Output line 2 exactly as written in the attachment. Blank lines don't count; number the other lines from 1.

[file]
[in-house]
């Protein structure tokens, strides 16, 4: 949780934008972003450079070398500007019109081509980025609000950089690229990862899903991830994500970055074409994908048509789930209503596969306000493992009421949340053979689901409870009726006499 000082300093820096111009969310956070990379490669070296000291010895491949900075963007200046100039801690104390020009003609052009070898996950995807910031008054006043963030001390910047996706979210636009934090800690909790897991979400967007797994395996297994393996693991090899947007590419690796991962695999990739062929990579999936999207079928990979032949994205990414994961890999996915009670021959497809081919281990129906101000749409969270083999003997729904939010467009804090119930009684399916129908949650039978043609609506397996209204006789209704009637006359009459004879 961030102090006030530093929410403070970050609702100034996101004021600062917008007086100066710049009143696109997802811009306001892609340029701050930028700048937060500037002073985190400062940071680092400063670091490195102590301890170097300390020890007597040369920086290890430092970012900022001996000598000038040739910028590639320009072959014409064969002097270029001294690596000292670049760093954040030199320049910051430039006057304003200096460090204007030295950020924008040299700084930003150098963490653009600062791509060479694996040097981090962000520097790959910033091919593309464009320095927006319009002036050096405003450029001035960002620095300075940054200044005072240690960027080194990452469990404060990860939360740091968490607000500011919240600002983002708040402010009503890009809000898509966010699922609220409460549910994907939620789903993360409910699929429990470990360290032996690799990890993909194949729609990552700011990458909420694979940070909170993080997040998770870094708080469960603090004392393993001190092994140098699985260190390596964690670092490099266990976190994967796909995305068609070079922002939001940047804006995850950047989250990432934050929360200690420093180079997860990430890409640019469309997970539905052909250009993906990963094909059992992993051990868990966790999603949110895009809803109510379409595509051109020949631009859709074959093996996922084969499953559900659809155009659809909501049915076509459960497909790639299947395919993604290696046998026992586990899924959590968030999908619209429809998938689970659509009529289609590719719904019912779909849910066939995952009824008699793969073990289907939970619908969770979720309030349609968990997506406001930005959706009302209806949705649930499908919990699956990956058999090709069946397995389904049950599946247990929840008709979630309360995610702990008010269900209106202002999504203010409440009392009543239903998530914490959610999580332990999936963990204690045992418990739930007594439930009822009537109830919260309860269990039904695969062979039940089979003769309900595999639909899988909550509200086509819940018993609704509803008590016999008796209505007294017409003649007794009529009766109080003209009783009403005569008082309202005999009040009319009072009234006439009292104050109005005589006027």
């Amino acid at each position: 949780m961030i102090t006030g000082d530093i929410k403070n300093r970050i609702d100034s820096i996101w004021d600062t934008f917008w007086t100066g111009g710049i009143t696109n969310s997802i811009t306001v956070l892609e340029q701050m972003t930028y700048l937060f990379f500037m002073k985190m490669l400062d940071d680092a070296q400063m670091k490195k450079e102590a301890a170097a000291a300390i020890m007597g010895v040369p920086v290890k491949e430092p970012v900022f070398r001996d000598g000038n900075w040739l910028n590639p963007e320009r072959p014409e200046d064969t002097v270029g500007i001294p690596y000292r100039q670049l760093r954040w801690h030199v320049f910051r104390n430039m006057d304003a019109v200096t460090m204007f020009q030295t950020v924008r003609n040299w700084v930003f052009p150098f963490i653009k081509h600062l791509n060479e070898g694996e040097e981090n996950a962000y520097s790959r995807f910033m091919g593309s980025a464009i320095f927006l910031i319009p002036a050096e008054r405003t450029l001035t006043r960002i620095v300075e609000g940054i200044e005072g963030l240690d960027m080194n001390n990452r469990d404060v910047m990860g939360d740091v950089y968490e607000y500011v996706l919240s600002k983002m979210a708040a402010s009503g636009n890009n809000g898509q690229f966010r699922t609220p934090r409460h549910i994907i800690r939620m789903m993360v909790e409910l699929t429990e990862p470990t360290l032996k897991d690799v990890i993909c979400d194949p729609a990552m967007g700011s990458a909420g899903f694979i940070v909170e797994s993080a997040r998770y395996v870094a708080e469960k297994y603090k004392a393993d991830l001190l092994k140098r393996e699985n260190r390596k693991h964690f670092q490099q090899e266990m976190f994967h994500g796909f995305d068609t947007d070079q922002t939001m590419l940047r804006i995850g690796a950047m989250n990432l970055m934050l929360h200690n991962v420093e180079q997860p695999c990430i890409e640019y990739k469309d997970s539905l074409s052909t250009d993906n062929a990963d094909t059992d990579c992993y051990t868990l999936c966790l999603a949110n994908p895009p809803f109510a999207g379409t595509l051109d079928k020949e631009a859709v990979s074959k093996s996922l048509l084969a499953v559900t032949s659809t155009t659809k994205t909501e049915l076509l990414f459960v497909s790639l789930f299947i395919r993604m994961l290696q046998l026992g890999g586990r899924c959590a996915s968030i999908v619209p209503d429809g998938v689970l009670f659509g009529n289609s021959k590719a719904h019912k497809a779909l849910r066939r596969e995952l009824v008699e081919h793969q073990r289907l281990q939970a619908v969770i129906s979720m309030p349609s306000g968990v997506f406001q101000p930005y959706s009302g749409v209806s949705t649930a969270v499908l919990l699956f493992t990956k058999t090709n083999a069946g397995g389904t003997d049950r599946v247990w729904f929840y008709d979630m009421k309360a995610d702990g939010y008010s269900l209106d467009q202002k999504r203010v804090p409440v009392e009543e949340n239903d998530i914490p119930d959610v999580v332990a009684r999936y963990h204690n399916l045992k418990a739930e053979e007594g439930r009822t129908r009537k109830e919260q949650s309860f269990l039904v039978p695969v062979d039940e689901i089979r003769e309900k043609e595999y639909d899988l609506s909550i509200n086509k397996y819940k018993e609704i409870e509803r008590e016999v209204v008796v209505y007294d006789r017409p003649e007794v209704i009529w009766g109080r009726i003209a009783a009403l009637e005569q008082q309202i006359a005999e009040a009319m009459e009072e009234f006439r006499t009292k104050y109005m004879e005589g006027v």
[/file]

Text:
């Protein structure tokens, strides 16, 4: 949780934008972003450079070398500007019109081509980025609000950089690229990862899903991830994500970055074409994908048509789930209503596969306000493992009421949340053979689901409870009726006499 000082300093820096111009969310956070990379490669070296000291010895491949900075963007200046100039801690104390020009003609052009070898996950995807910031008054006043963030001390910047996706979210636009934090800690909790897991979400967007797994395996297994393996693991090899947007590419690796991962695999990739062929990579999936999207079928990979032949994205990414994961890999996915009670021959497809081919281990129906101000749409969270083999003997729904939010467009804090119930009684399916129908949650039978043609609506397996209204006789209704009637006359009459004879 961030102090006030530093929410403070970050609702100034996101004021600062917008007086100066710049009143696109997802811009306001892609340029701050930028700048937060500037002073985190400062940071680092400063670091490195102590301890170097300390020890007597040369920086290890430092970012900022001996000598000038040739910028590639320009072959014409064969002097270029001294690596000292670049760093954040030199320049910051430039006057304003200096460090204007030295950020924008040299700084930003150098963490653009600062791509060479694996040097981090962000520097790959910033091919593309464009320095927006319009002036050096405003450029001035960002620095300075940054200044005072240690960027080194990452469990404060990860939360740091968490607000500011919240600002983002708040402010009503890009809000898509966010699922609220409460549910994907939620789903993360409910699929429990470990360290032996690799990890993909194949729609990552700011990458909420694979940070909170993080997040998770870094708080469960603090004392393993001190092994140098699985260190390596964690670092490099266990976190994967796909995305068609070079922002939001940047804006995850950047989250990432934050929360200690420093180079997860990430890409640019469309997970539905052909250009993906990963094909059992992993051990868990966790999603949110895009809803109510379409595509051109020949631009859709074959093996996922084969499953559900659809155009659809909501049915076509459960497909790639299947395919993604290696046998026992586990899924959590968030999908619209429809998938689970659509009529289609590719719904019912779909849910066939995952009824008699793969073990289907939970619908969770979720309030349609968990997506406001930005959706009302209806949705649930499908919990699956990956058999090709069946397995389904049950599946247990929840008709979630309360995610702990008010269900209106202002999504203010409440009392009543239903998530914490959610999580332990999936963990204690045992418990739930007594439930009822009537109830919260309860269990039904695969062979039940089979003769309900595999639909899988909550509200086509819940018993609704509803008590016999008796209505007294017409003649007794009529009766109080003209009783009403005569008082309202005999009040009319009072009234006439009292104050109005005589006027």